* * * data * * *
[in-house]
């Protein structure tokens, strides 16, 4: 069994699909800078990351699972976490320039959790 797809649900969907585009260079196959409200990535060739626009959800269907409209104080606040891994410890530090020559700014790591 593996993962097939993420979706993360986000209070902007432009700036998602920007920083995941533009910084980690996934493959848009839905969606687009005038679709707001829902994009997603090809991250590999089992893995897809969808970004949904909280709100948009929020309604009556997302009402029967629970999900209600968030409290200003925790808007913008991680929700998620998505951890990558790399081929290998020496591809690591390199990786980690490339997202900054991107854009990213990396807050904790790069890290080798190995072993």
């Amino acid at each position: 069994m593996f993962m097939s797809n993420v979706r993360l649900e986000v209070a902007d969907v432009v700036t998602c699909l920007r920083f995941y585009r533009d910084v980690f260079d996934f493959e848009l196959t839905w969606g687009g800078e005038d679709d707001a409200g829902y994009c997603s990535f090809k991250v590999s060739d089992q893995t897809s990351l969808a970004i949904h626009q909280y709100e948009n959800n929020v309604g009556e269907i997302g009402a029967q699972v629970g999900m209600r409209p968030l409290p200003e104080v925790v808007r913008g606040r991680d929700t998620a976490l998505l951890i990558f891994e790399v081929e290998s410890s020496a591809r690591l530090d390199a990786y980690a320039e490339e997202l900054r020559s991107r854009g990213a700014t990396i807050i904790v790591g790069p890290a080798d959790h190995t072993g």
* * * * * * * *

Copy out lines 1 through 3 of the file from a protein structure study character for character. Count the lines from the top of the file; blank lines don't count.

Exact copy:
[in-house]
């Protein structure tokens, strides 16, 4: 069994699909800078990351699972976490320039959790 797809649900969907585009260079196959409200990535060739626009959800269907409209104080606040891994410890530090020559700014790591 593996993962097939993420979706993360986000209070902007432009700036998602920007920083995941533009910084980690996934493959848009839905969606687009005038679709707001829902994009997603090809991250590999089992893995897809969808970004949904909280709100948009929020309604009556997302009402029967629970999900209600968030409290200003925790808007913008991680929700998620998505951890990558790399081929290998020496591809690591390199990786980690490339997202900054991107854009990213990396807050904790790069890290080798190995072993």
């Amino acid at each position: 069994m593996f993962m097939s797809n993420v979706r993360l649900e986000v209070a902007d969907v432009v700036t998602c699909l920007r920083f995941y585009r533009d910084v980690f260079d996934f493959e848009l196959t839905w969606g687009g800078e005038d679709d707001a409200g829902y994009c997603s990535f090809k991250v590999s060739d089992q893995t897809s990351l969808a970004i949904h626009q909280y709100e948009n959800n929020v309604g009556e269907i997302g009402a029967q699972v629970g999900m209600r409209p968030l409290p200003e104080v925790v808007r913008g606040r991680d929700t998620a976490l998505l951890i990558f891994e790399v081929e290998s410890s020496a591809r690591l530090d390199a990786y980690a320039e490339e997202l900054r020559s991107r854009g990213a700014t990396i807050i904790v790591g790069p890290a080798d959790h190995t072993g």